ONE IS A CROWD No. 5, December 8, 2002
Intellectual Property and Middle-Earth
By Milton Batiste
It is often assumed that authors would suffer greatly without
government protection of so-called intellectual property rights.
But there are other options, as J.R.R Tolkien discovered in what
has been dubbed “The War Over Middle-Earth
The war broke out in America at an early stage of Tolkien's literary
career. He was not, at that time, as rich and famous as he soon would
become. Early in 1965, Ace Books was planning to issue an unauthorised
paperback edition of
The Lord of the Rings. Because of the state of American
copyright the publisher probably thought that this could be done
with impunity. No royalty payment was, at first, offered to the
Tolkien's authorised American publishers, Houghton Mifflin, decided to
issue their own paperback ASAP. In order to register the new edition
as copyright, Tolkien made a number of changes in the text, so that
it was technically a new book. This, however, is not the most interesting
part of the story about The War Over Middle-Earth.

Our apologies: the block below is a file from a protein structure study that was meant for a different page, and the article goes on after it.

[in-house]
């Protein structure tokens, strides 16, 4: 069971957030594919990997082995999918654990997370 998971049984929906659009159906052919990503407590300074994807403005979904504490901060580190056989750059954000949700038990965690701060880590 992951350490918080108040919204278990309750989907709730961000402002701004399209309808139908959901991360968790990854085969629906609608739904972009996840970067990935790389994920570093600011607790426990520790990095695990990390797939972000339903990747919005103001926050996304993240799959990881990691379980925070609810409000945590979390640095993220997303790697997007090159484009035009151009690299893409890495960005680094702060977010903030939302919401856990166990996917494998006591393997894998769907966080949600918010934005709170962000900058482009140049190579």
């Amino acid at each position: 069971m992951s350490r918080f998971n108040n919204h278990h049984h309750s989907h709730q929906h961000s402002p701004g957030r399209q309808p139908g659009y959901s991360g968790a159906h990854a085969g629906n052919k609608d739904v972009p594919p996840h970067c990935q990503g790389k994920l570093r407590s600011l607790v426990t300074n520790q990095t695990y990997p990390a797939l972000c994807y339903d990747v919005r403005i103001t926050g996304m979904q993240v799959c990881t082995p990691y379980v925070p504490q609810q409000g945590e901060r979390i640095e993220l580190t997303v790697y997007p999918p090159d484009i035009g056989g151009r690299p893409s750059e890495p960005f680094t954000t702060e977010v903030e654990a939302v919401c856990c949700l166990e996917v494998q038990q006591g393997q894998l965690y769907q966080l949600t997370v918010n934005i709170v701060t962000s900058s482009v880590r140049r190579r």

The authorised paperback edition was more expensive than the Ace
Edition. The copyright edition was also handicapped by hideous, and
blatantly irrelevant, cover art, featuring among other things emus
and a Christmas tree. Many buyers preferred the cheaper Ace paperback.
Something had to be done. But what? Tolkien had an idea. The author
revealed his plan
in a letter to Rayner Unwin, his publisher in England:
The results were remarkable. American readers began to refuse
to buy the Ace paperback. Some even demanded that booksellers remove
it from their shelves. A newly formed fan-club, The Tolkien Society
of America, joined in the battle. Sales of the Ace edition began
to fall. And when the cause was taken up by the Science Fiction Writers
of America, Ace Books decided to make Tolkien an offer. An agreement
was reached. Tolkien would get paid a royalty for every copy sold.
There would be no Ace reprint when the firms stocks had been exhausted.
Things turned out just fine for the author of the Lord of the
Rings. As Tolkien’s biographer,
Humphrey Carpenter, tells us:
Tolkien was well aware of this. As he wrote in October 1965 to Rayner Unwin, before the settlement with Ace:
|Recommended reading The Letters of J.R.R. Tolkien|